A multi-cloud strategy simply means that an organisation has chosen to use multiple public cloud providers to host their environments. A hybrid cloud approach means that a company is using a combination of on-premises infrastructure, private cloud and public cloud — and possibly more than one of the latter, meaning that company would be implementing a multi-cloud strategy with a hybrid approach. At times, these terms are used interchangeably. Companies choose a multi-cloud strategy for a multitude of reasons, not least of which is avoiding vendor lock-in. Spreading workloads across multiple cloud providers increases reliability, as a company is able to fail over to a secondary provider if another provider experiences an outage. Optionality is a huge benefit to companies who want to be able to pick and choose which services will most seamlessly integrate into their environments, as each major public cloud provider provides some unique services for different types of workloads. Furthermore, when a company uses multiple public cloud providers, it retains flexibility and can transfer workloads from one provider to another.
The first of those trends is the growth of the distributed enterprise. Driven by the massive growth in remote and hybrid working patterns, traditional office-centric organizations are evolving into geographically distributed enterprises. “For every organization, from retail to education, their delivery model has to be reconfigured to embrace distributed services,” Groombridge said. Such operations will stress the network that supports users and consumers alike, and businesses will need to rearchitect and redesign to handle it. ... “Data is widely scattered in many organization and some of that valuable data can be trapped in siloes,” Groombridge said. “Data fabrics can provide integration and interconnectivity between multiple silos to unlock those resources.” Groombridge added that data-fabric deployments will also force significant network-topology readjustments and in some cases, to work effectively, could require their own edge-networking capabilities . The result is that the fabric will unlock data that can be used by AI and analytics platforms to support new applications bring about business innovations more quickly, Groombridge said.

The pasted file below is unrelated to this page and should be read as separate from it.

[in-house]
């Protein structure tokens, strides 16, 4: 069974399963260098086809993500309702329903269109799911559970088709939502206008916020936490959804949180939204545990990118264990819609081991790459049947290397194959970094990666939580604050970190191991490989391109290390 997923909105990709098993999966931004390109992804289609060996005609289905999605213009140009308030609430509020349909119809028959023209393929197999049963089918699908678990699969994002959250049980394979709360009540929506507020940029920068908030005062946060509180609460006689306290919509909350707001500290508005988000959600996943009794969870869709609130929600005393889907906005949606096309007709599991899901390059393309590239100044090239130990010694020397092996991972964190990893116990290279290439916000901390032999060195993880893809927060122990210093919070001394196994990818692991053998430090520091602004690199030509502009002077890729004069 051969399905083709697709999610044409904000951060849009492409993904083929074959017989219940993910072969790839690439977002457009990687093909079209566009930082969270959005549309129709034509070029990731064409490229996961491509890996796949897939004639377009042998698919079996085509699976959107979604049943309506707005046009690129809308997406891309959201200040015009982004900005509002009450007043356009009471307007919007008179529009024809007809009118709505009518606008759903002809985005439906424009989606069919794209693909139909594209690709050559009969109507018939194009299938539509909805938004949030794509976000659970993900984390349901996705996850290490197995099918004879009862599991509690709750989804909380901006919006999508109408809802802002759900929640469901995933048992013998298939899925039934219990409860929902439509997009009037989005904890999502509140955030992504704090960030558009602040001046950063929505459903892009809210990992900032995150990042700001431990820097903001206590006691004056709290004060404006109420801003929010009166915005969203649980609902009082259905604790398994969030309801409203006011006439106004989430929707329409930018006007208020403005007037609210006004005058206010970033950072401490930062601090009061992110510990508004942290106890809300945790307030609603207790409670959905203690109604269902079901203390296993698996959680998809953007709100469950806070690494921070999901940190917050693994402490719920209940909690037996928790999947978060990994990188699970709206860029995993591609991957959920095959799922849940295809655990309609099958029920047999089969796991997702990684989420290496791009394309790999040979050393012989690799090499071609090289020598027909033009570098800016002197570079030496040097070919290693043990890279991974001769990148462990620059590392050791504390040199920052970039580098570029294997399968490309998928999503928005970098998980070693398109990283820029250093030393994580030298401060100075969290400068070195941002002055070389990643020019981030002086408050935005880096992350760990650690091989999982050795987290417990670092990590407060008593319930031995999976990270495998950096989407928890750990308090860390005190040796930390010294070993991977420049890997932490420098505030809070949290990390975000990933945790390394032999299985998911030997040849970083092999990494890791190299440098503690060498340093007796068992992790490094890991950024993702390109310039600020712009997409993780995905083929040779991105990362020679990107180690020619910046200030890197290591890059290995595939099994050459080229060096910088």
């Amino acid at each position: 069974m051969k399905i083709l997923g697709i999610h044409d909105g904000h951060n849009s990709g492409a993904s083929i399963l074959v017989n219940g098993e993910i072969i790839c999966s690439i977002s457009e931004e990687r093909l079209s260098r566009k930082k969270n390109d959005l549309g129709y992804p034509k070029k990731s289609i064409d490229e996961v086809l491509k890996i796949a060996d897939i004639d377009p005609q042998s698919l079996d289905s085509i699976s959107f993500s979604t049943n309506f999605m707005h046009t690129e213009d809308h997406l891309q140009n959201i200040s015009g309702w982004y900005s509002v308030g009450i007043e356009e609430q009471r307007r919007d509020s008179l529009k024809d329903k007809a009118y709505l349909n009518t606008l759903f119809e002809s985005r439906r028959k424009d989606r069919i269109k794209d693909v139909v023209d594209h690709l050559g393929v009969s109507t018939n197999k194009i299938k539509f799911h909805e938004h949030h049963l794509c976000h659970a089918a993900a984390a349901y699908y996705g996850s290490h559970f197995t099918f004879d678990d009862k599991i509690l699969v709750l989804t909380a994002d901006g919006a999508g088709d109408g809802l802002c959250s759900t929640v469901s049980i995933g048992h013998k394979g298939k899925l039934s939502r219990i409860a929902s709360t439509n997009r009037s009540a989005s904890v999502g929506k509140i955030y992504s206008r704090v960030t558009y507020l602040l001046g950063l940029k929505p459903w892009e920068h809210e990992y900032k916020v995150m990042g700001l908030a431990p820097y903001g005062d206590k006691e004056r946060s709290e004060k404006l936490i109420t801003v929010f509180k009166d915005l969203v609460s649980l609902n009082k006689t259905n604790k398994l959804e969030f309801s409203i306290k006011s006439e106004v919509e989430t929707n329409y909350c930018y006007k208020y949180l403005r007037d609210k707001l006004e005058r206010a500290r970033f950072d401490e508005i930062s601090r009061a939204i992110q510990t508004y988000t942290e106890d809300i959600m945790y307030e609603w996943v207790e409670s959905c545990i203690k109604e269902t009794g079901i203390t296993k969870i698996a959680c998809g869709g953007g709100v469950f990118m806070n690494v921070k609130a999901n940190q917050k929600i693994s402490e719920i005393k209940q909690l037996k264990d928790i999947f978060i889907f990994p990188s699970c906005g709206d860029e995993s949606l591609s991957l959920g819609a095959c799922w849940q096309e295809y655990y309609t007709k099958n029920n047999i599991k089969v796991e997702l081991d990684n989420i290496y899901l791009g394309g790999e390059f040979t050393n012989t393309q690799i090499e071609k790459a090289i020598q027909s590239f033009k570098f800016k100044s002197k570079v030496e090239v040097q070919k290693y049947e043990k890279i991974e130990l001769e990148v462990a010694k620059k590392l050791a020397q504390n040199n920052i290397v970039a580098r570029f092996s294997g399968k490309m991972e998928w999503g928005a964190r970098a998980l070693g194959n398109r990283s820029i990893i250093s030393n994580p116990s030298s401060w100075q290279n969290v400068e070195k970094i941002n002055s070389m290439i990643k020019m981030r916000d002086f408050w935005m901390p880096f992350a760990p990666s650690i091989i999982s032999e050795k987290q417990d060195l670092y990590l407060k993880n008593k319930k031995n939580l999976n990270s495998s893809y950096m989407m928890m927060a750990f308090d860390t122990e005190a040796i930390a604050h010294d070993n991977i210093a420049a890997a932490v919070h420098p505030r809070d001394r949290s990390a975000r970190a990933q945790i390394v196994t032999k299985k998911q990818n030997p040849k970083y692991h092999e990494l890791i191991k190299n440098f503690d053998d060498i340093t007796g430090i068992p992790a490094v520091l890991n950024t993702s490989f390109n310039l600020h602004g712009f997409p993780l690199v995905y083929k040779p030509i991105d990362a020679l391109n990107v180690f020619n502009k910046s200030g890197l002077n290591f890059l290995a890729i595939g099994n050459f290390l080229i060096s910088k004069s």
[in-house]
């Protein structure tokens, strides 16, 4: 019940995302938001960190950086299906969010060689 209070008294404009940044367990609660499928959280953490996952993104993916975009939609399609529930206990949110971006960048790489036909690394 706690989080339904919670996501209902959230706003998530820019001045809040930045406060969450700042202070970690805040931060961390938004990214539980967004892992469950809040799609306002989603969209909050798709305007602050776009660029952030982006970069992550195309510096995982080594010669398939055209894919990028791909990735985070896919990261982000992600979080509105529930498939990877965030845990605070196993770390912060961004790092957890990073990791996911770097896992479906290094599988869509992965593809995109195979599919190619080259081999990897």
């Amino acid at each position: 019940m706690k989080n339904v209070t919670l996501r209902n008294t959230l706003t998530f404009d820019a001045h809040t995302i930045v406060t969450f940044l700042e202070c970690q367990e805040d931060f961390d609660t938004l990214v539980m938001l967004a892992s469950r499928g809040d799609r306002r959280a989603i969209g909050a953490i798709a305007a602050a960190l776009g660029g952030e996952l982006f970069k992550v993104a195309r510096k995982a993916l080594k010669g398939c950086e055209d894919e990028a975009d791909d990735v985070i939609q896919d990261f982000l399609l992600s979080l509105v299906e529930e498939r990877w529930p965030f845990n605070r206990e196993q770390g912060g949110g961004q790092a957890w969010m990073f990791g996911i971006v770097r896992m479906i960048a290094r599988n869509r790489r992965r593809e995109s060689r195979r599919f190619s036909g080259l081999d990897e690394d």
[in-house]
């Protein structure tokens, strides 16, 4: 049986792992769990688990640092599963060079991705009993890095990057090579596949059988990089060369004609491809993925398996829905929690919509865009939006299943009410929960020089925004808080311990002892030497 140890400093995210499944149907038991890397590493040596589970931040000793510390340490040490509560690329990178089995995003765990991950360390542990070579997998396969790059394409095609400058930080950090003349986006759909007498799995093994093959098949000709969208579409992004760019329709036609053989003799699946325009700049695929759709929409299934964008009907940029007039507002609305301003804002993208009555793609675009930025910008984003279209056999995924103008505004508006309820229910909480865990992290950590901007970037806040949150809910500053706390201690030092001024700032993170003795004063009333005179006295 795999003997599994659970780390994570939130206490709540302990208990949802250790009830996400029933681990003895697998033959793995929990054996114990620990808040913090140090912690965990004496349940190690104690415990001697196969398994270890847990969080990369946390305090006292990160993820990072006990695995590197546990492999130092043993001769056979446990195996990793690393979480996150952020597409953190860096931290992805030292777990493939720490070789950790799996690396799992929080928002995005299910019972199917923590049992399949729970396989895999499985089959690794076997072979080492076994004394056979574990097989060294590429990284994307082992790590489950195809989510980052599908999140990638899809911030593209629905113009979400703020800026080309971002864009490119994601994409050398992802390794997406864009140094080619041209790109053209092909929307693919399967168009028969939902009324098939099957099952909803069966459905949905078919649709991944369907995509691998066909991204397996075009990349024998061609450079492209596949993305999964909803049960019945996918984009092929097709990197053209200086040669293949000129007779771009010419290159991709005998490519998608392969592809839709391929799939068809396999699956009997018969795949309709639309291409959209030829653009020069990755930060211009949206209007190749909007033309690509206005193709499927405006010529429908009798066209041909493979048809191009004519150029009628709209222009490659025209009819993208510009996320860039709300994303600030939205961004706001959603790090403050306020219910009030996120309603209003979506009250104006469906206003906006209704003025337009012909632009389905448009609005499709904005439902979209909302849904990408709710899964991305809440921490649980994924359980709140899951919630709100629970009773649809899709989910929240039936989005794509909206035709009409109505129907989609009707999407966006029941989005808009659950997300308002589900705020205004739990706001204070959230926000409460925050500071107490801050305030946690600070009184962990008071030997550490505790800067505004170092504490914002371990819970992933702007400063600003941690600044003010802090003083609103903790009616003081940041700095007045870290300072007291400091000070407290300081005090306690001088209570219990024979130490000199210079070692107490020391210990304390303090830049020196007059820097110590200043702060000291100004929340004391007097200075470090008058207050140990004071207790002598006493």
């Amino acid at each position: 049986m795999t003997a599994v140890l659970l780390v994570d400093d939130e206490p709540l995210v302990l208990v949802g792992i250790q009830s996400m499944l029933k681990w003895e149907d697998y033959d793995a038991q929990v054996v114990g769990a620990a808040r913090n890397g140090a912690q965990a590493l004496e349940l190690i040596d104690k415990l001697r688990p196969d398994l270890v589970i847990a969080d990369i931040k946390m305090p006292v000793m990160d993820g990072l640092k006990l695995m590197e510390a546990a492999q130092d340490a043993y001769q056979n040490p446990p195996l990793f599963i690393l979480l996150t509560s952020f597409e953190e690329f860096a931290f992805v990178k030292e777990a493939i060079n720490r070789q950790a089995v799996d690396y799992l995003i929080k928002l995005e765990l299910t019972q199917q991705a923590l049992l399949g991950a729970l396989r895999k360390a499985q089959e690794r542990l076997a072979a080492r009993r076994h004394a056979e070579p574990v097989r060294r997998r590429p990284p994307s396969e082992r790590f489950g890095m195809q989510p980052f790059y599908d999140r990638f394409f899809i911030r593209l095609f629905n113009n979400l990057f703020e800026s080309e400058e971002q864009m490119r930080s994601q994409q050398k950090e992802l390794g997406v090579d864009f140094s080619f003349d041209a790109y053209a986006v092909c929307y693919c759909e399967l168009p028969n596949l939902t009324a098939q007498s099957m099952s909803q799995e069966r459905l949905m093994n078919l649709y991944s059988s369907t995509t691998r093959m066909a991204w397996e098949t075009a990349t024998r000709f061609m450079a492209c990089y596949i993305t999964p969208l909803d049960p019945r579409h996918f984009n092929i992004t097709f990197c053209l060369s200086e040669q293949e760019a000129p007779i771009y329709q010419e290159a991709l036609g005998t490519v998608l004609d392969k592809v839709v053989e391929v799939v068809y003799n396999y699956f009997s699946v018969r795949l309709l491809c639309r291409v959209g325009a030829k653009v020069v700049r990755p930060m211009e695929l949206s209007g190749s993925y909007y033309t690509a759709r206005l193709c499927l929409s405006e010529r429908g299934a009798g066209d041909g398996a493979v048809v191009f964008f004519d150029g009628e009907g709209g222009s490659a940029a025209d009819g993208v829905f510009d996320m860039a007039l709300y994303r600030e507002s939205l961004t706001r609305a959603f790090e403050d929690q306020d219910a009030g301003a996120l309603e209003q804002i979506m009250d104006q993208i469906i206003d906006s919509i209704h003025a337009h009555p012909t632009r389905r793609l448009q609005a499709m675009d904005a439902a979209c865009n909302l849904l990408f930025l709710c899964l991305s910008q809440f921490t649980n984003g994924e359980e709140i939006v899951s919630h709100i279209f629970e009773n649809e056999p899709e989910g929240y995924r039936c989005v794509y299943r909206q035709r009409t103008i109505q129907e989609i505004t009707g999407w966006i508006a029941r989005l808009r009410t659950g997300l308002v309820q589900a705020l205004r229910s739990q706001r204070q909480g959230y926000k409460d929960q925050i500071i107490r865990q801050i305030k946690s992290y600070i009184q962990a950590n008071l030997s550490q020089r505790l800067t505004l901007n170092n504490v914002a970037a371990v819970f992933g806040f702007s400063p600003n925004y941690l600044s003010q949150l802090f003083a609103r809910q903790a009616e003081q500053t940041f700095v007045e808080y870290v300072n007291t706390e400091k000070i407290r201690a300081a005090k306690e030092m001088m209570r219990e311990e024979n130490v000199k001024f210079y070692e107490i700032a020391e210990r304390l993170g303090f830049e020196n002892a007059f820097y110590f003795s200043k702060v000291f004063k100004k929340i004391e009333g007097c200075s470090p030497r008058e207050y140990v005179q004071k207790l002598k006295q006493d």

To be fair, the BlackMatter alert, beyond including intrusion system rules, also details the group's known tactics, techniques and procedures, and includes additional recommended defenses, such as implementing "time-based access for accounts set at the admin-level and higher," due to ransomware-wielding attackers' propensity to attack organizations after hours, over weekends, on Christmas Eve or any other inconvenient time. What does time-based access look like? One approach is just-in-time access, which enforces least-privileged access except for temporarily granting higher access levels via Active Directory. "This is a process where a network-wide policy is set in place to automatically disable admin accounts at the AD level when the account is not in direct need," according to the advisory. "When the account is needed, individual users submit their requests through an automated process that enables access to a system, but only for a set timeframe to support task completion."